Two years after the EU began investigating whether Valve uses regional pricing and geo-blocking practices in its Steam store, the European Commission has formally charged the distributor and five game publishers.
The Commission released its “preliminary view” thatValve, Bandai Namco, Capcom, Focus Home, Koch Media and ZeniMax prevented consumers from purchasing videogames cross-border from some Member States. That’s considered geo-blocking, and it violates EU competition rules.
“In a true Digital Single Market, European consumers should have the right to buy and play video games of their choice regardless of where they live in the EU. Consumers should not be prevented from shopping around between Member States to find the best available deal. Valve and the five PC video game publishers now have the chance to respond to our concerns,” Commissioner Margrethe Vestager said in a statement.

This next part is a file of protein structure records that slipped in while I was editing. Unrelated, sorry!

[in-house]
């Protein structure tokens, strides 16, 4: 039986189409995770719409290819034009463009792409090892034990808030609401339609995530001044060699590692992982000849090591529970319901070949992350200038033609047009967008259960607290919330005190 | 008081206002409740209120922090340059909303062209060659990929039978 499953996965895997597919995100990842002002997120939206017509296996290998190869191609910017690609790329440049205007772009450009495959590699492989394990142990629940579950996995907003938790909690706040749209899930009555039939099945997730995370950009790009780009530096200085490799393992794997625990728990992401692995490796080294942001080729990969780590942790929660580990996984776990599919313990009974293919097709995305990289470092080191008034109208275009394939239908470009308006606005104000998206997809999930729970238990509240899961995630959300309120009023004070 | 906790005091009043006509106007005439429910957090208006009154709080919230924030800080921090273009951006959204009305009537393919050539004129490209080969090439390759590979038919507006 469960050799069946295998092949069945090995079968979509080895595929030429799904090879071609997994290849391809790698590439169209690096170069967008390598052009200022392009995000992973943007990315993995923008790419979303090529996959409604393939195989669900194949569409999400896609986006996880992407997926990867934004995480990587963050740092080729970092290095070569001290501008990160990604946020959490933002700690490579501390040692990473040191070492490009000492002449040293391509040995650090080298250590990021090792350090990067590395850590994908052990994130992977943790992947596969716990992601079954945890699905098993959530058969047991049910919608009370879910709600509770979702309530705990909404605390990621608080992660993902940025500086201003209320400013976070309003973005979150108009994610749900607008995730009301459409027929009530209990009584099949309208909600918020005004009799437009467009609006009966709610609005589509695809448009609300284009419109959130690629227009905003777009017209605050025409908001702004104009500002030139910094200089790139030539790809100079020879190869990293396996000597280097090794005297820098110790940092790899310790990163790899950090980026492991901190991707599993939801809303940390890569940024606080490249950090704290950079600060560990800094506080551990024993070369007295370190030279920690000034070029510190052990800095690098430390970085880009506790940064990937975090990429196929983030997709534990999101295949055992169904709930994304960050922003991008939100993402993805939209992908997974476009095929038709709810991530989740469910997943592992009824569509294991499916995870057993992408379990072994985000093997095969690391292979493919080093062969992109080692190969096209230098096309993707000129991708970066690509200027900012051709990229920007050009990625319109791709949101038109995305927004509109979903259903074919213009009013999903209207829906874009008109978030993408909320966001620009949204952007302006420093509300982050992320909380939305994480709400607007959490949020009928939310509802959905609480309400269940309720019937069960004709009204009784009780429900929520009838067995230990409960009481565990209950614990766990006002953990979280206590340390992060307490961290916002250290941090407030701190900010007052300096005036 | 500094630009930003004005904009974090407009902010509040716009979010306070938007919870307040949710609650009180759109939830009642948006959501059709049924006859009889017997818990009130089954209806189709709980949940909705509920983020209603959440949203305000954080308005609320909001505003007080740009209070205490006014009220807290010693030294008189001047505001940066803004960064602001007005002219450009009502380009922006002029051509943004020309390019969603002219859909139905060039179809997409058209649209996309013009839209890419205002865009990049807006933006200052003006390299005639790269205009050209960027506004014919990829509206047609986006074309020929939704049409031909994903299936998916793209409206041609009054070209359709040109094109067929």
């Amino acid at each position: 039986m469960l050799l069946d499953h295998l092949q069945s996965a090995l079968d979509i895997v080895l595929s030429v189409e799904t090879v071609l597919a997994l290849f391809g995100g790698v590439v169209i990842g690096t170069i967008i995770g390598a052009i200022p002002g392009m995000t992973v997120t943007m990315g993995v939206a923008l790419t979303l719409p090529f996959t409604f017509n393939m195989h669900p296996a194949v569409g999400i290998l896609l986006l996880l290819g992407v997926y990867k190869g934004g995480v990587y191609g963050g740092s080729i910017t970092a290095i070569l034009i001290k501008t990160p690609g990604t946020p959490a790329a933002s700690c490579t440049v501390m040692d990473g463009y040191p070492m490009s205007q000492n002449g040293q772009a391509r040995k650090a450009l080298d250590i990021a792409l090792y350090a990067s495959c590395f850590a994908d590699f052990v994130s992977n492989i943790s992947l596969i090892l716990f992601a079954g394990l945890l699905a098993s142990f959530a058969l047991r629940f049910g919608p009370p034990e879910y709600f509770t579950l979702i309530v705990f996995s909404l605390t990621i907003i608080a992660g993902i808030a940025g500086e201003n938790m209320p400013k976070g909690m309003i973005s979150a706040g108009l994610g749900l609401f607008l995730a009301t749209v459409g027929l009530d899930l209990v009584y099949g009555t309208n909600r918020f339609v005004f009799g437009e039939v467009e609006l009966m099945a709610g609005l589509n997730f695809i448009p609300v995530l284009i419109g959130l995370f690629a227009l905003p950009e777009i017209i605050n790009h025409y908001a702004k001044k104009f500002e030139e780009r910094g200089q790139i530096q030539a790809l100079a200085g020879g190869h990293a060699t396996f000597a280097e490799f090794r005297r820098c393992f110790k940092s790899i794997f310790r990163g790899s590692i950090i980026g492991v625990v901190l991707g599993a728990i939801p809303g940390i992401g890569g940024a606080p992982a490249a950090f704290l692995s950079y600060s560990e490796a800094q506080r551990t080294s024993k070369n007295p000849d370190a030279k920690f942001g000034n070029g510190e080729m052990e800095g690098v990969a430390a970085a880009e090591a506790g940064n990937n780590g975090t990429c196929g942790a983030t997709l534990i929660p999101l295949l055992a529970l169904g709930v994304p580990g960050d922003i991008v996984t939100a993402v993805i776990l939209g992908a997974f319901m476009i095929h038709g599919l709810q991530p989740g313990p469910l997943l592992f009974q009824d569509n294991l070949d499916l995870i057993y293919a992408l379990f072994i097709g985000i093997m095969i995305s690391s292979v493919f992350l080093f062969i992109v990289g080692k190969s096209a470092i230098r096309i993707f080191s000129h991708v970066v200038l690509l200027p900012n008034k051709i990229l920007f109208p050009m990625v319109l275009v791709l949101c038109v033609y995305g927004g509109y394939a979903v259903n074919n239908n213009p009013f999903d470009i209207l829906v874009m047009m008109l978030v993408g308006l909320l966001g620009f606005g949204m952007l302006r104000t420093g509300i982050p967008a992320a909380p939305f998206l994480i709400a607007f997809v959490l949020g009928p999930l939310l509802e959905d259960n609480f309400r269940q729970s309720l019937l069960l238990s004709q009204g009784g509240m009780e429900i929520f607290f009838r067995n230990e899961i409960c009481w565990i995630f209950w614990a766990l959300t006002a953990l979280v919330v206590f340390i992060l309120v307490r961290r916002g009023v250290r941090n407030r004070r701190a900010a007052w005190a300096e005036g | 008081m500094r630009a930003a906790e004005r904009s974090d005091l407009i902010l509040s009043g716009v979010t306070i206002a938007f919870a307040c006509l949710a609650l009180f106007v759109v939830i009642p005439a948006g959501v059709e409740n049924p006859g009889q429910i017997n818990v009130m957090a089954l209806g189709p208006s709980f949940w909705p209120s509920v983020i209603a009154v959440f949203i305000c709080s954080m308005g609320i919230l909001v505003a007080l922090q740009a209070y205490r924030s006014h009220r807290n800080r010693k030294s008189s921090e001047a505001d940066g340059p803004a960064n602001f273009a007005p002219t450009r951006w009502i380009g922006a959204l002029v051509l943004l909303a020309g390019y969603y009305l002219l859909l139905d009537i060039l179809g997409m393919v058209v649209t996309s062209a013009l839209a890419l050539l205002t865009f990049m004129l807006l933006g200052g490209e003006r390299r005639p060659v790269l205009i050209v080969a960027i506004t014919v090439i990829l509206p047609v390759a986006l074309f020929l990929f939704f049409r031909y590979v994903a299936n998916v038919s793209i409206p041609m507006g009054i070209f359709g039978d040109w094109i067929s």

Valve responded to the statements of objections in a new press release. According to Valve, the Commission’s charges do not relate to the sale of PC games on Steam and instead hinges on their activation keys. Specifically, that said keys “enabled geo-blocking by providing Steam activation keys and upon the publishers’ request locking those keys to particular territories.”
However, Valve asserts that they provide Steam keys for free and do not receive any share of the purchase price when a game is sold by third-party re-sellers.